Short Sales – Questions and Answers

When a homeowner falls behind in payment of the mortgage(s) on the property, there are options available which can allow the homeowner to avoid foreclosure and the potential disastrous financial effects of same. Such options include a short sale or modification of the mortgage with the lender. In either situation, the lender agrees to either alter the existing loan to permit the homeowner/borrower pay a lesser amount than originally agreed to under the mortgage documents, or will accept a lesser amount than owed by the homeowner under the mortgage if the homeowner wants to sell the house but cannot obtain a price equal to the amount owed on the mortgage. The attorney can assist the homeowner negotiations with the lender for an approval of either the lesser payment amounts in the instance of a modification, or the lesser payoff amount in the instance of a short sale. Similar to a normal sale situation, in the instance of a short sale, the attorney handles the preparation of the closing documents, discharge of any liens on the premises, premises being sold.

Will I owe any money to the lender if I sell under a short sale?

Frequently, a lender will agree to extinguish any liability of the homeowner upon completion of the short sale. However, a lender is not required to extinguish all liability and the Firm will ensure that the best terms are negotiated with the lender towards release of liability to the greatest extent possible.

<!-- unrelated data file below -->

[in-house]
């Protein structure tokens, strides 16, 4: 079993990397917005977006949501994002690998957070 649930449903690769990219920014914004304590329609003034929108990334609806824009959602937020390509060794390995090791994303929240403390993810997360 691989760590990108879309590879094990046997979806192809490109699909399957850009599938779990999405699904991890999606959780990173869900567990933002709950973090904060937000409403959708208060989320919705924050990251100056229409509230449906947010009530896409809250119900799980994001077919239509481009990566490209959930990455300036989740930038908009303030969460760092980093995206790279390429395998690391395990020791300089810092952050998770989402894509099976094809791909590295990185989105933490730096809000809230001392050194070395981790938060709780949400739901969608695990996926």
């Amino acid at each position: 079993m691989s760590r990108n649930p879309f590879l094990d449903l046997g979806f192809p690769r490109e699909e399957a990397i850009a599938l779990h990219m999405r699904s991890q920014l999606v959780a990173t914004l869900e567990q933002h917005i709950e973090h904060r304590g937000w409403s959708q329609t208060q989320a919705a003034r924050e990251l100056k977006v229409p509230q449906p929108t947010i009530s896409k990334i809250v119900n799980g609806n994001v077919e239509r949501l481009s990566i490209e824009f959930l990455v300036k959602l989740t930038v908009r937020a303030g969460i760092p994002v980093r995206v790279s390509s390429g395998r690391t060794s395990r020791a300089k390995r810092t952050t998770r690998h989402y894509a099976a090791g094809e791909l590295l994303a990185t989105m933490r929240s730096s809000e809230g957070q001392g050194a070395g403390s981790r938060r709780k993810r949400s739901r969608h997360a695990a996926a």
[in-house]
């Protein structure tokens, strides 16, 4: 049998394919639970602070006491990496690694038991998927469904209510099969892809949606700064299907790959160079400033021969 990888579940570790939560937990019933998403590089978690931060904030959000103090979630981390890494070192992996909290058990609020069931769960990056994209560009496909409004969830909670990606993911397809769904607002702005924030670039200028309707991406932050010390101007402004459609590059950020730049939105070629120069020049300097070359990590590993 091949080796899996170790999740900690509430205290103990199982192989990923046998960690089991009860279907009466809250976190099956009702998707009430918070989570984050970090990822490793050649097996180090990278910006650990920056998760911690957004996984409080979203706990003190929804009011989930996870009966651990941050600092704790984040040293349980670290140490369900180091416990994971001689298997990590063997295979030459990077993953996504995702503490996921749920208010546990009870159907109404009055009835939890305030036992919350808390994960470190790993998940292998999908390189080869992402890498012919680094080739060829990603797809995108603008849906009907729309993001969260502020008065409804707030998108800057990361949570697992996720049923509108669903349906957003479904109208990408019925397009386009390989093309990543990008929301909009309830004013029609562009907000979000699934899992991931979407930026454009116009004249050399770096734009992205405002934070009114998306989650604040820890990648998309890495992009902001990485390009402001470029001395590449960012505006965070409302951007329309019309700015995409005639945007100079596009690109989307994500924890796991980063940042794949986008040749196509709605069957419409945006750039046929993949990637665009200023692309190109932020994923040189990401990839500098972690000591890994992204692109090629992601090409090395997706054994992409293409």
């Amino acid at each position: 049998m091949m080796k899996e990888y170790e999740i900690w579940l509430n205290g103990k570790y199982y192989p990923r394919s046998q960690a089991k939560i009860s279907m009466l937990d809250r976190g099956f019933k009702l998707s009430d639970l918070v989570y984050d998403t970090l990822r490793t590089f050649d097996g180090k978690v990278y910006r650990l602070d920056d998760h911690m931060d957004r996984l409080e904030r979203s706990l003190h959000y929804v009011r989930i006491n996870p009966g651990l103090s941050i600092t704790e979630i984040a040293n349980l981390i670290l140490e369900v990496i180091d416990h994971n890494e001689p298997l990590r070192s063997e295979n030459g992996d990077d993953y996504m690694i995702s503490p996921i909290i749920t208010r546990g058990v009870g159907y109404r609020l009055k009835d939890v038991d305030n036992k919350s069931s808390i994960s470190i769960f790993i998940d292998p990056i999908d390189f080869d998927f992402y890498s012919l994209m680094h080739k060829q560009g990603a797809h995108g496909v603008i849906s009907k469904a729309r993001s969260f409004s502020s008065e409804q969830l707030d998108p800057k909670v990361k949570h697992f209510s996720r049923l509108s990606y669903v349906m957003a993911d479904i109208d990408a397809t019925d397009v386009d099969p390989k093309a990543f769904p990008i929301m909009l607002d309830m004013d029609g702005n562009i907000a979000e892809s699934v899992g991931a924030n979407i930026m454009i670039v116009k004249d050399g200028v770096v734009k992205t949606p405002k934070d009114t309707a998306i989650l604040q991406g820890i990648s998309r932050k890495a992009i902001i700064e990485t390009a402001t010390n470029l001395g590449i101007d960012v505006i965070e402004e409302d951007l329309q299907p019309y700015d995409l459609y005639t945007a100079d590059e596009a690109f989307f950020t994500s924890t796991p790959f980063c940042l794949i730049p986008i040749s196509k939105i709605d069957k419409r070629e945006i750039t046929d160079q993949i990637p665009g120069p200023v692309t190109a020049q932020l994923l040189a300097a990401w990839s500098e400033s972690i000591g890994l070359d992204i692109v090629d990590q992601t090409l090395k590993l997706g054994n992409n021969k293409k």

What if I have two loans on the property, and also have to extinguish a home equity line?

Frequently, a short sale situation involves two mortgages which must be discharged. The Firm will undertake to arrange for full release of all liens on the premises and frequently can negotiate to have the secondary lender accept a very small percentage of the total amount actually owed by the homeowner.

When the short sale is completed, will I have any remaining liability?

Optimally, upon completion of the short sale closing, the homeowner will have no further liability for the mortgage on the home. However, in certain circumstances, the Internal Revenue Service may impute tax liability for the difference in the amount paid off to the respective lender(s) and the amount which was actually due thereunder. In turn, it is recommended that the homeowner consult an accountant for further detailed information on the homeowner’s potential tax liability.